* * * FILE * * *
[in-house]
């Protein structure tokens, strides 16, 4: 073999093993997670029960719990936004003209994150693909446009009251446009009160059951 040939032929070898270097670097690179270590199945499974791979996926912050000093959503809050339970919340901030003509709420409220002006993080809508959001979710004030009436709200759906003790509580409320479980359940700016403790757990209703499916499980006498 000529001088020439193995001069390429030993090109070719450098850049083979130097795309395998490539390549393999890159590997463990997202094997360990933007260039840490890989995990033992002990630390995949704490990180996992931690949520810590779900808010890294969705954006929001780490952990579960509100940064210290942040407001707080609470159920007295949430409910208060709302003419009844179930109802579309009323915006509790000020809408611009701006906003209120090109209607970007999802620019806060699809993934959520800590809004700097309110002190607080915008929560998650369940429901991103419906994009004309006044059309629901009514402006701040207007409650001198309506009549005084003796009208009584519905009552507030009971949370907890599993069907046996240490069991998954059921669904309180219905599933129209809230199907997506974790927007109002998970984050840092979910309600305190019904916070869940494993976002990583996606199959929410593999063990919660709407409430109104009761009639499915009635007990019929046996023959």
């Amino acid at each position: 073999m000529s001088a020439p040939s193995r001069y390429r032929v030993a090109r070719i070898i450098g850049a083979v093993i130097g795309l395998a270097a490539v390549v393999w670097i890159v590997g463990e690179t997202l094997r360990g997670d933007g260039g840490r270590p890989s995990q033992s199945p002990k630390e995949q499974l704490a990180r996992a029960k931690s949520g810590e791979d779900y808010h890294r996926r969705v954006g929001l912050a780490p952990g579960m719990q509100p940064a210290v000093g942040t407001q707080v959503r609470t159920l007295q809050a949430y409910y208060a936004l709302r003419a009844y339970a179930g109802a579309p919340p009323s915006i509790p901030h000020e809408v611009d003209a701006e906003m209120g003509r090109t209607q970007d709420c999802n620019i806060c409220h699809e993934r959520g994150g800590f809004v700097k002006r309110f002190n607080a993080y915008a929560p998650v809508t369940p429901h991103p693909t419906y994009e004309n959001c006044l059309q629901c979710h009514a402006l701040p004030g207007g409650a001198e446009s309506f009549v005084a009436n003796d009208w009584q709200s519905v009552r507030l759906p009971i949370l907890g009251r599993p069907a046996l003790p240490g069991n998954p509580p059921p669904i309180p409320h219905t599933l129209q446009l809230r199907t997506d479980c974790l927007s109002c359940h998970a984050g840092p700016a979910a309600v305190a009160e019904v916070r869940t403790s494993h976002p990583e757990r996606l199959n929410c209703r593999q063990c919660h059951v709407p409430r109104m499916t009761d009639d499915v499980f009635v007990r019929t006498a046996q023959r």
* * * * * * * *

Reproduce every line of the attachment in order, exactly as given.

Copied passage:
[in-house]
């Protein structure tokens, strides 16, 4: 073999093993997670029960719990936004003209994150693909446009009251446009009160059951 040939032929070898270097670097690179270590199945499974791979996926912050000093959503809050339970919340901030003509709420409220002006993080809508959001979710004030009436709200759906003790509580409320479980359940700016403790757990209703499916499980006498 000529001088020439193995001069390429030993090109070719450098850049083979130097795309395998490539390549393999890159590997463990997202094997360990933007260039840490890989995990033992002990630390995949704490990180996992931690949520810590779900808010890294969705954006929001780490952990579960509100940064210290942040407001707080609470159920007295949430409910208060709302003419009844179930109802579309009323915006509790000020809408611009701006906003209120090109209607970007999802620019806060699809993934959520800590809004700097309110002190607080915008929560998650369940429901991103419906994009004309006044059309629901009514402006701040207007409650001198309506009549005084003796009208009584519905009552507030009971949370907890599993069907046996240490069991998954059921669904309180219905599933129209809230199907997506974790927007109002998970984050840092979910309600305190019904916070869940494993976002990583996606199959929410593999063990919660709407409430109104009761009639499915009635007990019929046996023959």
């Amino acid at each position: 073999m000529s001088a020439p040939s193995r001069y390429r032929v030993a090109r070719i070898i450098g850049a083979v093993i130097g795309l395998a270097a490539v390549v393999w670097i890159v590997g463990e690179t997202l094997r360990g997670d933007g260039g840490r270590p890989s995990q033992s199945p002990k630390e995949q499974l704490a990180r996992a029960k931690s949520g810590e791979d779900y808010h890294r996926r969705v954006g929001l912050a780490p952990g579960m719990q509100p940064a210290v000093g942040t407001q707080v959503r609470t159920l007295q809050a949430y409910y208060a936004l709302r003419a009844y339970a179930g109802a579309p919340p009323s915006i509790p901030h000020e809408v611009d003209a701006e906003m209120g003509r090109t209607q970007d709420c999802n620019i806060c409220h699809e993934r959520g994150g800590f809004v700097k002006r309110f002190n607080a993080y915008a929560p998650v809508t369940p429901h991103p693909t419906y994009e004309n959001c006044l059309q629901c979710h009514a402006l701040p004030g207007g409650a001198e446009s309506f009549v005084a009436n003796d009208w009584q709200s519905v009552r507030l759906p009971i949370l907890g009251r599993p069907a046996l003790p240490g069991n998954p509580p059921p669904i309180p409320h219905t599933l129209q446009l809230r199907t997506d479980c974790l927007s109002c359940h998970a984050g840092p700016a979910a309600v305190a009160e019904v916070r869940t403790s494993h976002p990583e757990r996606l199959n929410c209703r593999q063990c919660h059951v709407p409430r109104m499916t009761d009639d499915v499980f009635v007990r019929t006498a046996q023959r």